Phil Sheridan appears to have had little interest in portraying himself as an Irish-American. There may have been many reasons for this, such as an attempt to avoid nativist prejudice, or the lack of a political need to identify closely with the Irish community (as he was a career soldier rather than a politician). In his Personal Memoirs, published in 1888, he deals with his Irish ancestry in a single paragraph and elects not to make significant further reference to his ‘Irishness’. This is despite the fact that it must have been a feature of his childhood- for example he was taught by ‘an old time Irish master’ in his village school in Ohio. In later life, Sheridan visited Europe in 1870-1, where he observed the Franco-Prussian war before taking an opportunity to visit England, Scotland and, for the first time, Ireland. His description of his time in the land of his ancestry is dealt with in his memoirs with a single sentence: ‘My journeys through these countries [England, Ireland and Scotland] were full of pleasure and instruction, but as nothing I saw or did was markedly different from what has been so often described by others, I will save the reader this part of my experience.’ (1)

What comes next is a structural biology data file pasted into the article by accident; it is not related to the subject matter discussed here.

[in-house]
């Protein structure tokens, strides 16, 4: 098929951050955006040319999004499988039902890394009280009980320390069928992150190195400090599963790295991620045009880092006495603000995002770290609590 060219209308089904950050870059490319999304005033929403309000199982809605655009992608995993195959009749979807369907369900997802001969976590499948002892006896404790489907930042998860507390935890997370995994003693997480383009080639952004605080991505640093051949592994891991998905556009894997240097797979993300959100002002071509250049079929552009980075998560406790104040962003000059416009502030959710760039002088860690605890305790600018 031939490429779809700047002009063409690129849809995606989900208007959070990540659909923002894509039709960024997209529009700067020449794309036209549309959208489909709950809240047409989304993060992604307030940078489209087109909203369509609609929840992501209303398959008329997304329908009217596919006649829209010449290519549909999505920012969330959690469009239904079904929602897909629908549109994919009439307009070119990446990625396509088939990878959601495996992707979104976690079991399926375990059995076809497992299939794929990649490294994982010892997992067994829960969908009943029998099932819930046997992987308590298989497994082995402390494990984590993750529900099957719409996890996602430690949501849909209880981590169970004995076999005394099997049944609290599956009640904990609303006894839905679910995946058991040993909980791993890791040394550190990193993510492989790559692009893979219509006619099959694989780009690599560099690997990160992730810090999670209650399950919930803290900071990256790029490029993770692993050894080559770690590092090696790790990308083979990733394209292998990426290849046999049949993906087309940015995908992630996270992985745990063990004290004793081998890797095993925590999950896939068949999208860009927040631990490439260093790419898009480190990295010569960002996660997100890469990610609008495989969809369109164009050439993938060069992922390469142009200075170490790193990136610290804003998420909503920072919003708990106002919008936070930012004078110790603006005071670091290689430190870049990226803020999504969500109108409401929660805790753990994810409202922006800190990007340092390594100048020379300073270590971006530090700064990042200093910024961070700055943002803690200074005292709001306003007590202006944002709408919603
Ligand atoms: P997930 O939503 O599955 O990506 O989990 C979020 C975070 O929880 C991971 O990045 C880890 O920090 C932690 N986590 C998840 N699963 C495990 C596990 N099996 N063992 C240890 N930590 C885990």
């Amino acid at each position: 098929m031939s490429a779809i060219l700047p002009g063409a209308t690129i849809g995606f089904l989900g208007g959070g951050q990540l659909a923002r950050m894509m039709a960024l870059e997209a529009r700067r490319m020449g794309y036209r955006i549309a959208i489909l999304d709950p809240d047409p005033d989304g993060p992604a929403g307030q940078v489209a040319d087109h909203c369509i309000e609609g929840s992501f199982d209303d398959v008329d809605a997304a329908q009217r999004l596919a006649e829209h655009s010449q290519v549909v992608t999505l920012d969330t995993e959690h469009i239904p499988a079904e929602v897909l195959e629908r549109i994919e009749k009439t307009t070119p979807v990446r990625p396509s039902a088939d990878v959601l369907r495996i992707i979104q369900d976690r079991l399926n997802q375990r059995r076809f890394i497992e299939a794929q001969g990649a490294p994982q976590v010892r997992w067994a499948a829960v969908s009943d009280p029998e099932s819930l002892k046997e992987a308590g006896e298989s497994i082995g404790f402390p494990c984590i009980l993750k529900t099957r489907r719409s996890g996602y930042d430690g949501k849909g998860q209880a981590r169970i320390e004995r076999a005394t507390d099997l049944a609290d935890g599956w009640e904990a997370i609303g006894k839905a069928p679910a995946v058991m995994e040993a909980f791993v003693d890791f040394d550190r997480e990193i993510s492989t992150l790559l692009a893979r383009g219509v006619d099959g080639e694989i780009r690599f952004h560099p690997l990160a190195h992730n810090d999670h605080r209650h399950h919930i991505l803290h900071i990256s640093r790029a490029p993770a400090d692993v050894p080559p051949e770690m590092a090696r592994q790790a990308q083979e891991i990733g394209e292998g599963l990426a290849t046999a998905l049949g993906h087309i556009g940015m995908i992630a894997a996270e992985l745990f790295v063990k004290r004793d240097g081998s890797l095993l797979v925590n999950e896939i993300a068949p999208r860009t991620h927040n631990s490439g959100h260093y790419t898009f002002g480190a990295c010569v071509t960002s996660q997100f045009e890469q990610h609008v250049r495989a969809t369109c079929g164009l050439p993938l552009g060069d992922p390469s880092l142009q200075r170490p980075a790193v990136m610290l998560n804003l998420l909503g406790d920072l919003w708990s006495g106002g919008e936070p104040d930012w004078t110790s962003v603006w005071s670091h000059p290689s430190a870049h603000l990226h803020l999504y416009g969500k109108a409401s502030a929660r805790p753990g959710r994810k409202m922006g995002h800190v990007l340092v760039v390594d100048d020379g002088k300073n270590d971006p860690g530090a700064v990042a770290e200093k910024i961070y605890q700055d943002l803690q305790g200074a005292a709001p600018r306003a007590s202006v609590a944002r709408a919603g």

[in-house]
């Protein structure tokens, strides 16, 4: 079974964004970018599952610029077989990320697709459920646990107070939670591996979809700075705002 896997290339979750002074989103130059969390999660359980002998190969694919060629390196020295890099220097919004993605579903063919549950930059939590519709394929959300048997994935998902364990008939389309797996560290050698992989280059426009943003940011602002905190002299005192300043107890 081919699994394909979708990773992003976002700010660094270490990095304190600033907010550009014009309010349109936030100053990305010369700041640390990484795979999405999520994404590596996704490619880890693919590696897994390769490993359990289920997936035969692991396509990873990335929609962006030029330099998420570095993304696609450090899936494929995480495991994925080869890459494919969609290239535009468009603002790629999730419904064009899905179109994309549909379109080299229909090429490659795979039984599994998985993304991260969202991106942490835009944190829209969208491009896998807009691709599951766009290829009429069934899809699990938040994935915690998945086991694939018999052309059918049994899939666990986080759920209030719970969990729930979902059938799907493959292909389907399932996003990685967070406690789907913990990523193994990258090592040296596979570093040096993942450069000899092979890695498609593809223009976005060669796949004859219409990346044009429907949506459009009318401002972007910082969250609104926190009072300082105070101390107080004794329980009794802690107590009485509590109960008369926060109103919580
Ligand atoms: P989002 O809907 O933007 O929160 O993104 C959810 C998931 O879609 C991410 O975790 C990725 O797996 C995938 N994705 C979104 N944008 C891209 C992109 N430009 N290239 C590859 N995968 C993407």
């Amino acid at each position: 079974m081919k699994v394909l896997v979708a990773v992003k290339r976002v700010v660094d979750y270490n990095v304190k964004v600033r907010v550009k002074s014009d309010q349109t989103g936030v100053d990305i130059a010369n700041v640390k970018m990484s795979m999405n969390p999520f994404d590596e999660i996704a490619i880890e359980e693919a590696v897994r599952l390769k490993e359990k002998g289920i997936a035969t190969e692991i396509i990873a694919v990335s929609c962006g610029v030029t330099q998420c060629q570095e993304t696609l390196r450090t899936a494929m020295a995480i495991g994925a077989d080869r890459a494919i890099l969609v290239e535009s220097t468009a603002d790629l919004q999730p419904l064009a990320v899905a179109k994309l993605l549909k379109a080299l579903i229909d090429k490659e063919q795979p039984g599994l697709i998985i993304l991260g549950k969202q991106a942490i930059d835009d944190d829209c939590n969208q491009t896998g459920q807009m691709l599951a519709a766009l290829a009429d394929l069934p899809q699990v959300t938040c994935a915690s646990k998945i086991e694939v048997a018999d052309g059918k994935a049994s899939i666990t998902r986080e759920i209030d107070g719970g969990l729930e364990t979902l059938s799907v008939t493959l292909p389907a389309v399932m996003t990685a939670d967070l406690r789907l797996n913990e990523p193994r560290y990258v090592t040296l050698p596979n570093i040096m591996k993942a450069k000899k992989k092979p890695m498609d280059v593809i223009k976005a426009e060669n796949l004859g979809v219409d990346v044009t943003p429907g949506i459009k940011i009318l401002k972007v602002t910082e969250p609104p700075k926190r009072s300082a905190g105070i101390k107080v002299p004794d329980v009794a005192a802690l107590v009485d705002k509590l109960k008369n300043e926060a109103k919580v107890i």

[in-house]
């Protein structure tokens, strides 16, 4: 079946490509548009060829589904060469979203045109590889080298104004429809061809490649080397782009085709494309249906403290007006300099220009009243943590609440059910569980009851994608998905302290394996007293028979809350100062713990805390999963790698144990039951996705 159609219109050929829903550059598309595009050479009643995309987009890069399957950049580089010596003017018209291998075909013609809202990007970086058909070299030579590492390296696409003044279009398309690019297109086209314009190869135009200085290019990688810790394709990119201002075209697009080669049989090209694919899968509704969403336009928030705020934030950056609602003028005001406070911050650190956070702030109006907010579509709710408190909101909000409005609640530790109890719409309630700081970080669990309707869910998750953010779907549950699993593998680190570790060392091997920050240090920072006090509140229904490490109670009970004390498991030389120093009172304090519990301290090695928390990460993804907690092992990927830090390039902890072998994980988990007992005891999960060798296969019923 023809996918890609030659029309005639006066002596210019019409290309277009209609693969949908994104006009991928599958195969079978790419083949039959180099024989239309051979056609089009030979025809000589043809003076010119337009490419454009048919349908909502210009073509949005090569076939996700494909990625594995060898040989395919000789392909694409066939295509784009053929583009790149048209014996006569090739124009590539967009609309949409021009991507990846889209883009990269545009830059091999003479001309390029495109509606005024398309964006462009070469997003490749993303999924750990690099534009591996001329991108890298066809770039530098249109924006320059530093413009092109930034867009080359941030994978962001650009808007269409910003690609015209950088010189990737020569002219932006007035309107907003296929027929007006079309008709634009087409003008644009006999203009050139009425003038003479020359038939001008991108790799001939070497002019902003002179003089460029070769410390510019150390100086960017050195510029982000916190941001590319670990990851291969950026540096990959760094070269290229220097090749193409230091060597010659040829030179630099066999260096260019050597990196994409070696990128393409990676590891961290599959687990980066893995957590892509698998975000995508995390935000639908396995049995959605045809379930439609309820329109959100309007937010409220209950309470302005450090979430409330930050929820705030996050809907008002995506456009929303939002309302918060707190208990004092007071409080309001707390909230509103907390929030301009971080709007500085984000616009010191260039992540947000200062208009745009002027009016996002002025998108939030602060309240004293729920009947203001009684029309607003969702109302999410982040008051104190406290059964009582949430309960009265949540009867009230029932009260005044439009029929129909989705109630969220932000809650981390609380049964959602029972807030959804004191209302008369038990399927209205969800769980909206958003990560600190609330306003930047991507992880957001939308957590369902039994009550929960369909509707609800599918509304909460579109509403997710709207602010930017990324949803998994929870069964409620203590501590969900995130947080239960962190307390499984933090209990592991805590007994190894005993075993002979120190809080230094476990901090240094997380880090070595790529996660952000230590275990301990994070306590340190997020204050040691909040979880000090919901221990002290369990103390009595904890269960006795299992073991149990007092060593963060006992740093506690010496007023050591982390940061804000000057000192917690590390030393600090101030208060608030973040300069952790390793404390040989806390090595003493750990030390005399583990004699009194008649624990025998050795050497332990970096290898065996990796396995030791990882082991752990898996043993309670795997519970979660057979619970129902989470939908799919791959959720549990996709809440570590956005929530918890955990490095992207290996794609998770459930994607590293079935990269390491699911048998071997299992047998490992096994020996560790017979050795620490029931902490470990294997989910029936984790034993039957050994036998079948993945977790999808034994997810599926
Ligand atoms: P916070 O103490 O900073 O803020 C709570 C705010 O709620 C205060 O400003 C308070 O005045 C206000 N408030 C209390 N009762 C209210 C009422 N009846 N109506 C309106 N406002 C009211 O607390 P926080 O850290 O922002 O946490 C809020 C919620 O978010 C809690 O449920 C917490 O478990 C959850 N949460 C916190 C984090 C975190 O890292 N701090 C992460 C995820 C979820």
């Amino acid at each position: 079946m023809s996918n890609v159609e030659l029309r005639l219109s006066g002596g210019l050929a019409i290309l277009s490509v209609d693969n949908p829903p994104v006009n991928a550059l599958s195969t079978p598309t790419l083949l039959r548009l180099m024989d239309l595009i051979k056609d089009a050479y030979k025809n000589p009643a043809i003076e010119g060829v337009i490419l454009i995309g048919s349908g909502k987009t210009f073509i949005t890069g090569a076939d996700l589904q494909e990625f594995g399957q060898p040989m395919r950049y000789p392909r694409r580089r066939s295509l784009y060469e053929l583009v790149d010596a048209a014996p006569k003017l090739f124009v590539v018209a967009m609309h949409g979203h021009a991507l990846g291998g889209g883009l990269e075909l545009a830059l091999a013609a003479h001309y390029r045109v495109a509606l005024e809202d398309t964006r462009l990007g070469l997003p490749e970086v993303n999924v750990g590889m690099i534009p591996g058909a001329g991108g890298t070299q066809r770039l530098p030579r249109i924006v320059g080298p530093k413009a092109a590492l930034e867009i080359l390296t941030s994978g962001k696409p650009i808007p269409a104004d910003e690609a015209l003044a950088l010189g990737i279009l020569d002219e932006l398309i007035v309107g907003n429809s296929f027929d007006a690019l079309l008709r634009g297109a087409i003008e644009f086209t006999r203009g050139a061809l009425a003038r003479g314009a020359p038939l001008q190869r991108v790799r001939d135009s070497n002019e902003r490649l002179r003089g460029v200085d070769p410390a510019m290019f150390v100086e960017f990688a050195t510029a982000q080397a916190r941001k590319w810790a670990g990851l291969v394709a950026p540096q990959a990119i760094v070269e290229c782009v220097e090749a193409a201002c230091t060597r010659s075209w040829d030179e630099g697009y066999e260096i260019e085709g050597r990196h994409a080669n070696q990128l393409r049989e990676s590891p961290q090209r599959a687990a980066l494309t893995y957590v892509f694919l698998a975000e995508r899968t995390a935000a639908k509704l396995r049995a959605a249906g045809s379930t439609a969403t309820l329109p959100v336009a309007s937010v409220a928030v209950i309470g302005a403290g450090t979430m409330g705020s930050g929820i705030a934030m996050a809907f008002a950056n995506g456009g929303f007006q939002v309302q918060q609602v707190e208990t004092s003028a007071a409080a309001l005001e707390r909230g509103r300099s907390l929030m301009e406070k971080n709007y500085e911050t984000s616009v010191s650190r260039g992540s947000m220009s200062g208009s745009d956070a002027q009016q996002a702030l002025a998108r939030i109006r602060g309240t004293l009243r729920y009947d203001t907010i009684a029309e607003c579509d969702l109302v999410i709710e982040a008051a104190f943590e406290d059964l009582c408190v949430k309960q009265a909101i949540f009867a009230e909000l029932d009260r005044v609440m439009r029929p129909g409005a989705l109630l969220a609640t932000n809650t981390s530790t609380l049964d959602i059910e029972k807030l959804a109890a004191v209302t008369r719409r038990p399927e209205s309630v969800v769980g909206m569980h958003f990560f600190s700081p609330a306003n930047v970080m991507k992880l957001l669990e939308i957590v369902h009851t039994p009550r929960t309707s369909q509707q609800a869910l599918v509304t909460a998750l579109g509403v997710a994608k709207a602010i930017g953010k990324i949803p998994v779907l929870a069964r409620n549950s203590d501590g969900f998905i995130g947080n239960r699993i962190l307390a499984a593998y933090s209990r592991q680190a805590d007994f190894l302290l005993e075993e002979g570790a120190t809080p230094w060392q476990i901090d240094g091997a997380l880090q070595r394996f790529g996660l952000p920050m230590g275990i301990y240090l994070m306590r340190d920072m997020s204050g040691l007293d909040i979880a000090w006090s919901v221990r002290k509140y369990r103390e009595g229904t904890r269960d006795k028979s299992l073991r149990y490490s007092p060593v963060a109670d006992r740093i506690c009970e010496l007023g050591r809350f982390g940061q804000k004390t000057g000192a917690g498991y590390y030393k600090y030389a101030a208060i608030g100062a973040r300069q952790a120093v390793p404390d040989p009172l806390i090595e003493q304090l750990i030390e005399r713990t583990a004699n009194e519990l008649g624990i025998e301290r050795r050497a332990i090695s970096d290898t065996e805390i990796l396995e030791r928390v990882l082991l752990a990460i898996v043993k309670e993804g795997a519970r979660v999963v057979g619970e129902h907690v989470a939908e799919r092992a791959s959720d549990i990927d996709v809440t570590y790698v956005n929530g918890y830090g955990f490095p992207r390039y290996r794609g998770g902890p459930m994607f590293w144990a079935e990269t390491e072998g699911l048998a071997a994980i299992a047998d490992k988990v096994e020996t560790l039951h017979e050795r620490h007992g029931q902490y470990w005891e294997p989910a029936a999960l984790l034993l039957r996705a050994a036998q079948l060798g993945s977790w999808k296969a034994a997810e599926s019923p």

When Sheridan was in Ireland in 1871 he carried out an interview with a Dublin based correspondent of the New York Herald. Sheridan, who was staying in Dublin’s Shelbourne Hotel, was asked about Ireland:

Correspondent: This, I presume, is your first visit to Ireland?

General: My first visit.

And before I could ask another question the General, turning to the window, which looked out on Stephen’s Green,- reputed to be the largest square in the word- said, “What a beautiful country.” And I must say, that in my heart I fully endorsed his words. The Green, at this season, looks peculiarly beautiful. It is encircled with a row of hawthorns, and interspersed with chestnuts, and as both at this time are putting on their coat of green, and bursting into red and white blossoms, its appearance was most striking and beautiful.

Correspondent: Ireland, General, I believe, is the land of your forefathers?

General: It is; but my family emigrated so long ago that I am unable to say whether it belonged to the north or south. It strikes me it came from Westmeath.

Correspondent: That is almost in the centre, General, and, although there is great poverty in that district, a magnificent county it is.

…Correspondent: Have you seen much of Ireland?

General: Well, yes, a good deal. I have been to Punchestown, and got a good wetting. Both days were fearfully wet. This is a damp climate, I think, and I see that it is raining to-day also. Then, I’ve been to the north of Ireland for a short time, which appears to me the most nourishing part of the country.